Copyright 2007-2011 © “Tech Paul” (Paul Eckstrom). All Rights Reserved.


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April 10, 2011 Posted by | cyber crime, e-mail, Internet scam | , , | 6 Comments

Beware "The Twelve Scams of Christmas"

McAfee* has revealed their 2010’s “Twelve Scams of Christmas” —

the 12 most dangerous online scams that computer users should be cautious of this holiday season.

Scams continue to be big business for cybercriminals who have their sights set on capitalizing on open hearts and wallets this holiday season,” said Dave Marcus, director of security research for McAfee Labs. “As people jump online to look for deals on gifts and travel, it’s important to recognize common scams to safeguard against theft during the busy season ahead.

Twelve Scams of Christmas:

  1. iPad Offer Scams
    With Apple products topping most shopping lists this holiday season, scammers are busy distributing bogus offers for free iPads. McAfee Labs found that in the spam version of the scam consumers are asked to purchase other products and provide their credit card number to get the free iPad. Of course, victims never receive the iPad or the other items, just the headache of reporting a stolen credit card number. In the social media version of the scam, users take a quiz to win a free iPad and must supply their cell phone number to receive the results. In actuality they are signed up for a cell phone scam that costs $10 a week.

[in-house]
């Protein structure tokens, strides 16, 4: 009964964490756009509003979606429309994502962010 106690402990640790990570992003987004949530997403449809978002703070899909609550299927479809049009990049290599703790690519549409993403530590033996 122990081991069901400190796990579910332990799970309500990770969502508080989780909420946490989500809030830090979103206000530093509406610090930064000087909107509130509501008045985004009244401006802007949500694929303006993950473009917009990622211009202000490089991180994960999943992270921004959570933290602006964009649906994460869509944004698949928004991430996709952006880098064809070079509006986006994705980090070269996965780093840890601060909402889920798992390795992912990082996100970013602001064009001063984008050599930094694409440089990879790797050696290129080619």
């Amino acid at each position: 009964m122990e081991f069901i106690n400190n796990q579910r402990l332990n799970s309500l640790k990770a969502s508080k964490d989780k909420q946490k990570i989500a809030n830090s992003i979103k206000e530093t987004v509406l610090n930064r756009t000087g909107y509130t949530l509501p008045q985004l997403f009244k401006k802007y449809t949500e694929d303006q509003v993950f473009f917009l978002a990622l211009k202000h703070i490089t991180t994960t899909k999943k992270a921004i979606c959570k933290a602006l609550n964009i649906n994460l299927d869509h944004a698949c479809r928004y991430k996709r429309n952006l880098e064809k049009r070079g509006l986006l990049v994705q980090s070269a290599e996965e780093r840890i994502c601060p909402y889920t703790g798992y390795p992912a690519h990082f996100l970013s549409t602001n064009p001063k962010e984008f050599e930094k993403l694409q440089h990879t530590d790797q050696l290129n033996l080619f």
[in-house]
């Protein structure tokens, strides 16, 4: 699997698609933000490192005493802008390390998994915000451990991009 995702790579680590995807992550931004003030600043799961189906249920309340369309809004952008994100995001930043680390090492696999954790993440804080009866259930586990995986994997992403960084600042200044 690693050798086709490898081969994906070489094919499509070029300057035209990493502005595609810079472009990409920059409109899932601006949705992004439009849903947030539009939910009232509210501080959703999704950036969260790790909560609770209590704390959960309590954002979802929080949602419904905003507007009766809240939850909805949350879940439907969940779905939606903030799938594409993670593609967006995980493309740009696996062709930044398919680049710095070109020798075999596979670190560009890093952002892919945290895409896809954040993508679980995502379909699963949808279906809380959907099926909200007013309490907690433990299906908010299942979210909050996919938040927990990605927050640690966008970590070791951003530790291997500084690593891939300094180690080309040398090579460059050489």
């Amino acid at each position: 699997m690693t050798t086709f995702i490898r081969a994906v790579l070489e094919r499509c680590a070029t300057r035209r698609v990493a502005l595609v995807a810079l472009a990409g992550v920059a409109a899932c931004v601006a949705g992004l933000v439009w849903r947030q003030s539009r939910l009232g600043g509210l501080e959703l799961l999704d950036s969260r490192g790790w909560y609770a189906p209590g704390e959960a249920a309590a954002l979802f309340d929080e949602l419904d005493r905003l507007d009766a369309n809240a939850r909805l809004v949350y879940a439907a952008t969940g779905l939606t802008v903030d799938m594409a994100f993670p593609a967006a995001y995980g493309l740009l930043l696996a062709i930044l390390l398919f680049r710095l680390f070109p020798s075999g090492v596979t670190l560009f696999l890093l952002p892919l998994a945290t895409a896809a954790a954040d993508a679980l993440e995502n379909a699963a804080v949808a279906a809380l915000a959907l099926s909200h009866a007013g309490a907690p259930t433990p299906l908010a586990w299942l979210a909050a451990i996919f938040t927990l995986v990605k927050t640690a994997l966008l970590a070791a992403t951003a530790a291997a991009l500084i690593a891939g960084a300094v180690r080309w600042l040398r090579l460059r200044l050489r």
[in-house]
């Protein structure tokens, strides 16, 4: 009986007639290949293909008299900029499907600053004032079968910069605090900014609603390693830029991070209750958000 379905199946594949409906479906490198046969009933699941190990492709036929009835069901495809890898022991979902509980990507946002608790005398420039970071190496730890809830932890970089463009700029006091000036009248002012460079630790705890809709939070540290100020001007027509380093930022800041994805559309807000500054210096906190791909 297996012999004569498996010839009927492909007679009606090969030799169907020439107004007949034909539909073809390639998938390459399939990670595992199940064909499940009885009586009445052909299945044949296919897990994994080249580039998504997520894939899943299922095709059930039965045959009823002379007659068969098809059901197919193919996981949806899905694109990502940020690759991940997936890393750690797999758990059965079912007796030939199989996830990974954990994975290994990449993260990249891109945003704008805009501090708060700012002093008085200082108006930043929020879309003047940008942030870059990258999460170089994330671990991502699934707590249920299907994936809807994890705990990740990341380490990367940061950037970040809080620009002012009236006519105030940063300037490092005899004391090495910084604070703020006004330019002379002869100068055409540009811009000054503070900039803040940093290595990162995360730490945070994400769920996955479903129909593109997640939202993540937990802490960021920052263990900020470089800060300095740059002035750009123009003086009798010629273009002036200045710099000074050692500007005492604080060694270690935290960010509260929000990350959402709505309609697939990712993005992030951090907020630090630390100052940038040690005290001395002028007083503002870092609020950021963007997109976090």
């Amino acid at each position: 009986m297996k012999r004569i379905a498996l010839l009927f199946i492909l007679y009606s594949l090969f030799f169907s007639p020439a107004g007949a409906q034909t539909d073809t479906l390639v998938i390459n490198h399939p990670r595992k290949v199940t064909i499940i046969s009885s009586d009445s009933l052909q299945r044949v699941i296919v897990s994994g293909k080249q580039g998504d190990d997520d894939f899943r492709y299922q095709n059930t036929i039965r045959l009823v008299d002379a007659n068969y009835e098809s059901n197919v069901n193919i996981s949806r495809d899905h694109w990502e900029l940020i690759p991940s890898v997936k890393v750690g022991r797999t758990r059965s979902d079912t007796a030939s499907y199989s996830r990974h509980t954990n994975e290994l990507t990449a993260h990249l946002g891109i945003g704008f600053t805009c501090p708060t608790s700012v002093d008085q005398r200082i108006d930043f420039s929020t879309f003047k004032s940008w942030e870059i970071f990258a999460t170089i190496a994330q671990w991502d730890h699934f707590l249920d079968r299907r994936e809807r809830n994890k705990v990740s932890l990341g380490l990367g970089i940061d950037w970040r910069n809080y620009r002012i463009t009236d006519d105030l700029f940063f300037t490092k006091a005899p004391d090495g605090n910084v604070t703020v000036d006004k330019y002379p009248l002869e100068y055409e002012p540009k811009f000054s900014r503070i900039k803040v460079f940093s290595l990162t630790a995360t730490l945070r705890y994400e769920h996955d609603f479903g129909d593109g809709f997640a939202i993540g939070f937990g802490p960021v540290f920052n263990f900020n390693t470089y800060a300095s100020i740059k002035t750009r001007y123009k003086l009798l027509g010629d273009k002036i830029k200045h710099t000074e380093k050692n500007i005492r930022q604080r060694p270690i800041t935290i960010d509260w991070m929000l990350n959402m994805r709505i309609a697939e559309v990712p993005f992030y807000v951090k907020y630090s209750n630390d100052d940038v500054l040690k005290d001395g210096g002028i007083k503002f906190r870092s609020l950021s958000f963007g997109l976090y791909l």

2. “Help! I’ve Been Robbed” Scam
    This travel scam sends phony distress messages to family and friends requesting that money be wired or transferred so that they can get home. McAfee Labs has seen an increase in this scam and predicts its rise during the busy travel season.
  3. Fake Gift Cards
    Cybercrooks use social media to promote fake gift card offers with the goal of stealing consumers’ information and money, which is then sold to marketers or used for ID theft. One recent Facebook scam offered a “free $1,000 Best Buy gift card” to the first 20,000 people who signed up for a Best Buy fan page, which was a look-a-like. To apply for the gift card they had to provide personal information and take a series of quizzes.
  4. Holiday Job Offers
    As people seek extra cash for gifts this holiday season, Twitter scams offer dangerous links to high-paying, work-at-home jobs that ask for your personal information, such as your email address, home address and Social Security number to apply for the fake job.